He tended to know when to devise forms which were technically limited in the areas that demanded the greatest respect. In many of his buildings there was you know, a repetitive element. Balanced against that repetitive element was the strong sculptured form. I didn’t see the Te Papa design as being terribly much different. Certainly later, he’s become more extroverted. That’s just the way he’s moved.

If this design had been accepted it would have come in as the next major work by Gehry after Bilbao. There would have been vast international interest in it. Purely on that basis, for New Zealand and for Wellington, was there an opportunity missed here ?

I’ve always thought there has been. Unfortunately, overseas architects have tended to be used poorly in New Zealand. Sir Basil Spence for instance. It is sort of an aeroplane opportunity quite often, other than [treating them] as serious contenders….

Nearly 15 years on, there’s not much sign of community affection for the Te Papa building. It gets used, but is not particularly loved. Given that the expressive role of the building was such a big element in the brief, surely on that score it has to be counted as a failure?

Um, yeah. It certainly became compromised and I believe that the architects found it quite hard work. Not necessarily to make it work, but I think that tension between exhibition and the architect…the landscaping requirements. It wasn’t the most celebrated contract that Jasmax ever had..It just became hard work. The process was more tortuous than what they would have liked.

Looking at the academic literature generated about Te Papa [eg this 2007 article by Michael Linzey or this 2005 article by
Paul Williams of New York University.
] it seems almost quaint to read the rationales put up at the time to justify the design. How, for example, the fault line motif that allegedly runs through the winning design was to be read as a metaphor for the geographic terrain while also being taken as expressive of the bifurcated-yet-unified Treaty partnership. All that seems somewhat ridiculous, especially since most of the public would be quite unaware of it while walking around the building.

Most architects would be, too. I would have thought.

Was it the sort of language needed to get you onto the shortlist ?

Yeah, there was a lot of talking at the time. I wasn’t entirely convinced about it at the time, but then, I’m not terribly good at talking. I tend to draw lines rather than talk. So I’m not the best one to criticise things like that.

This was our most expensive public building, ever. Do you think the nation got value for money, in any aesthetic sense?

I personally think they were short changed. For various reasons. (laughs.) But I do think they were short changed…I still believe though, that the building has the ability to break out of itself.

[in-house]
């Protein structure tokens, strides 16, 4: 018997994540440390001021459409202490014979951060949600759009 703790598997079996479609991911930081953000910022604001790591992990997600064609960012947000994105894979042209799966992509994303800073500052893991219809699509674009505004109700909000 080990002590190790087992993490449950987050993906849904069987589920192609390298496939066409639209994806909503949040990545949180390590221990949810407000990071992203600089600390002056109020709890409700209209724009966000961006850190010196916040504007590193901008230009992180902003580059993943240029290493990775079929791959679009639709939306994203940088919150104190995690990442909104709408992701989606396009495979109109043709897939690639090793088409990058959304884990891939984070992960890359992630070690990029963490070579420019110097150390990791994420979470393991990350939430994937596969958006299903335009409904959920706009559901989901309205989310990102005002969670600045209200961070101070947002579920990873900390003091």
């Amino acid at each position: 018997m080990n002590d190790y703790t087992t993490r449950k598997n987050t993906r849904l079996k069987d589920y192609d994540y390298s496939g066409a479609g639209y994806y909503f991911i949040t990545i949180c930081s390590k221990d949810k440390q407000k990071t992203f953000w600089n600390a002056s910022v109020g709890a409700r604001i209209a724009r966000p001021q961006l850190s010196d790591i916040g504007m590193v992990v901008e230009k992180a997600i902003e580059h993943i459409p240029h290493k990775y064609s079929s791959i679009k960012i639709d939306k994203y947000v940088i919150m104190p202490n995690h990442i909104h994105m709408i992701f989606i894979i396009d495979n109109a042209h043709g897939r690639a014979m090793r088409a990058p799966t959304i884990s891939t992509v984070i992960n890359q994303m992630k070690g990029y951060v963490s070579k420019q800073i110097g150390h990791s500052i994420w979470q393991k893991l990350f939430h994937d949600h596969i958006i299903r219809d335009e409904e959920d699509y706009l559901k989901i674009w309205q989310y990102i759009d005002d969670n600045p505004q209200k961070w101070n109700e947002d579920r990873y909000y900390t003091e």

What does that mean ?

[In reply, Athfield give s short account of a failed attempt during Dame Cheryl Sotheran’s tenure as Te Papa CEO in an exercise funded by Dennis Adam, to address problems related to the art displays.] There are a couple of other absolutely critical mistakes. Like for instance, food should be available without the public being trapped in the gallery spaces. You should be able to move from the garden to the food and walk out again through the garden and really enjoy it without having to go in the front doors. These are basic things that I think are important. Those sorts of things should be addressed. Way-finding is also pretty abysmal around the space.

You were involved with that last minute Mainzeal attempt to produce a cheap alternative to Te Papa, by revamping the Post Office building on Waterloo Quay. Do you thank your lucky stars these days that nothing ever came of that?

Oh yeah, very much. I suppose that was a reaction to …I suppose I was getting rid of my frustration probably, more than anything. When the opportunity came up to deal with that particular building it seemed to be a way of breaking out of something that I’d become quite frustrated about. It never proceeded, but it just sort of gave us the opportunity to demonstrate that you go through a bit of a rough period, after thinking that what you’d done had a validity.

That’s interesting. A lot has been written about architects, and ageing. Frank Lloyd Wright has probably been a mixed blessing for the profession as a role model in that respect. Gehry once said something about how it takes until you’re in your late 50s, early 60s to build a body of work and to learn the essentials of designing houses that don’t leak etc – and then even if you gain prominence, its all over so quickly.. Unless you’re Wright, and make it to 90 while still in full flight –